High-performance collaborations are about much more than giving and receiving money. They are about mobilizing and combining multiple resources and capabilities to generate benefits for both partners and social value for society. Partners need to systematically focus on defining, generating, balancing, and renewing value. The Collaboration Value Construct (Chapter Five) provides a means for both partners to jointly and explicitly specify the benefits they expect to obtain from collaboration. Do not assume that your interests will be implicitly known by your partner or that your partner's interests will be implicitly known by you. Partners are well advised to ask continually what they can do for one another and to avoid fixating on what their partner is going to do for them.
For alliances to retain their vitality and mutual engagement, benefit flows must be two-way and relatively balanced. Knowing when they are balanced is complicated by the fact that individual partner's benefits differ in kind and weighting. Unlike commercial partnerships' benefits, which are often reducible to monetary terms, cross-sector alliances deal in multiple currencies, some of which are difficult to quantify. Consequently, it is important that partners consult about whether net benefit flows are adequate and balanced. A sense of equitable reciprocity is essential to partners' continuing interest in investing in the relationship. A significant imbalance risks creating excessive dependency or subjecting one partner to undue influence from the other.
COMMUNICATION Between Partners
Even in the presence of good personal relations and emotional connections, strategic fit, and successful value creation, a partnership is without a solid foundation if it lacks an effective ongoing communication process. Good communication is essential to building trust, and trust is the intangible that makes a collaboration cohesive. To develop mutual respect and trust takes time, effort, and action. Trust also presupposes a genuine appreciation by the partners for each other's activities. Communication should be honest, forthright, frequent, and meaningful. The power of openness in social purpose collaborations, particularly in integrative stage relationships, is in evidence in the examples in the earlier chapters. Constructive criticism should be welcome but is possible only in open and supportive relationships. A good rule is to never surprise your partner; involve one another early on in the planning for all actions that affect the partnership. Resist the temptation to withdraw in the event of a crisis in either organization. Instead, intensify communication, particularly if the situation might adversely affect the reputation or relationship of the partners.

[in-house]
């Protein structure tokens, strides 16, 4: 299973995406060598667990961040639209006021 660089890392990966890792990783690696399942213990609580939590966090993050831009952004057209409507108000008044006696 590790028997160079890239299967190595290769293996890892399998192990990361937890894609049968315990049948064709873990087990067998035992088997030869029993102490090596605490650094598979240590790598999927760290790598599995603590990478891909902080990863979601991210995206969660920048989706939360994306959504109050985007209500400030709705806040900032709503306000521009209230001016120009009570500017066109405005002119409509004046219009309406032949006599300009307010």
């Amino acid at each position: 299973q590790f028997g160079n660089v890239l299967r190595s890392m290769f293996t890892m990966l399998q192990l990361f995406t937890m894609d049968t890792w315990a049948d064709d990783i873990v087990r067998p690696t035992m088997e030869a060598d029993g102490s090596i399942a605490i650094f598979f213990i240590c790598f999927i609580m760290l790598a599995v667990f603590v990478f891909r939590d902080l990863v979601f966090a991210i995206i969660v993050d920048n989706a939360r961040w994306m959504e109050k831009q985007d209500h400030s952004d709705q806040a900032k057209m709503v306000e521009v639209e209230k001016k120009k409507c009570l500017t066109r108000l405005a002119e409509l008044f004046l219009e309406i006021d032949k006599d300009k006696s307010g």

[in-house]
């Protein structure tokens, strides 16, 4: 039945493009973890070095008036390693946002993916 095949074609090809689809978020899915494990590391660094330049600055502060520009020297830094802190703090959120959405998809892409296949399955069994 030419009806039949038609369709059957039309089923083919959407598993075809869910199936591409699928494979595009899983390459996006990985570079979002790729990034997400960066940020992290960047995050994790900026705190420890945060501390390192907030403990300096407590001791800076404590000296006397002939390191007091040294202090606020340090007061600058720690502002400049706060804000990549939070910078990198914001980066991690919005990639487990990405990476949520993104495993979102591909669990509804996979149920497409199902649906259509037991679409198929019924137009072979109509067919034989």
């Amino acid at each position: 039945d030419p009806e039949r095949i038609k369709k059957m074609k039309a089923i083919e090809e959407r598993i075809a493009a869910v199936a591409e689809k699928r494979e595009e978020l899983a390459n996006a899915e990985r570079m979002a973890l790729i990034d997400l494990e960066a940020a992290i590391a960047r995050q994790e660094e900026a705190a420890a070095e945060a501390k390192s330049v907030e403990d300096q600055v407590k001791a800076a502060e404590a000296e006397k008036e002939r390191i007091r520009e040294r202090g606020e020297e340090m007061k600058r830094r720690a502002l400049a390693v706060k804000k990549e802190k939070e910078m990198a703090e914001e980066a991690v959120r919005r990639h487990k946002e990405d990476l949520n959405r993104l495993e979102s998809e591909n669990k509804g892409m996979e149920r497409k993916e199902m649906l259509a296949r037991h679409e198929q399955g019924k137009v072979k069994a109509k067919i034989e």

Collaboration must be viewed as dynamic. Although systematic analysis and planning are desirable, a partnership's evolution cannot be completely planned or entirely predicted. Partners should view alliances as learning laboratories and cultivate a discovery ethic that supports continual learning.
COMMITMENT to the Partnership
Because partnerships increase in scope, scale, strategic importance, and operational complexity as they advance along the Collaboration Continuum, partners must be prepared to ratchet up their personal, institutional, and resource commitments accordingly. A strategic alliance being a deep relationship, not a deal, partners should take a long-term perspective. Short-term alliances can be useful but tend to be more tactical than strategic.
Toward the Future
Cross-sector collaborations will grow at an increasing rate. These alliances between nonprofits and corporations hold considerable potential for enhancing business and nonprofit performance and for generating social value. This book has tapped the world of practice to glean insights that will deepen our understanding of the partnering process and its many challenges. It is hoped that the conceptual framework and analyses will provide helpful guidance to corporate and nonprofit leaders striving to develop and manage high-performance alliances. Additionally, it is hoped that this research will spur other academics to explore this important social enterprise arena. The age of alliances is upon us. For those with vision and entrepreneurial spirit, the path of social purpose partnering will lead to mutual gains and produce significant benefits for society.
CONNECTION with Others
CLARITY of purpose
CONGRUENCY of Mission
CREATION of value
Table of Contents
Frances Hesselbein and John C. Whitehead
1. The Strategic Benefits of Alliances 1
2. Understanding Strategic Collaboration 19
3. Making the Connection 41
4. Ensuring Strategic Fit 61
5. Generating Value 87
6. Managing the Relationship 121
7. Collaboration Drivers and Enablers: Jumpstart and American Eagle Outfitters 147
8. Guidelines for Collaborating Successfully 173
The Author 193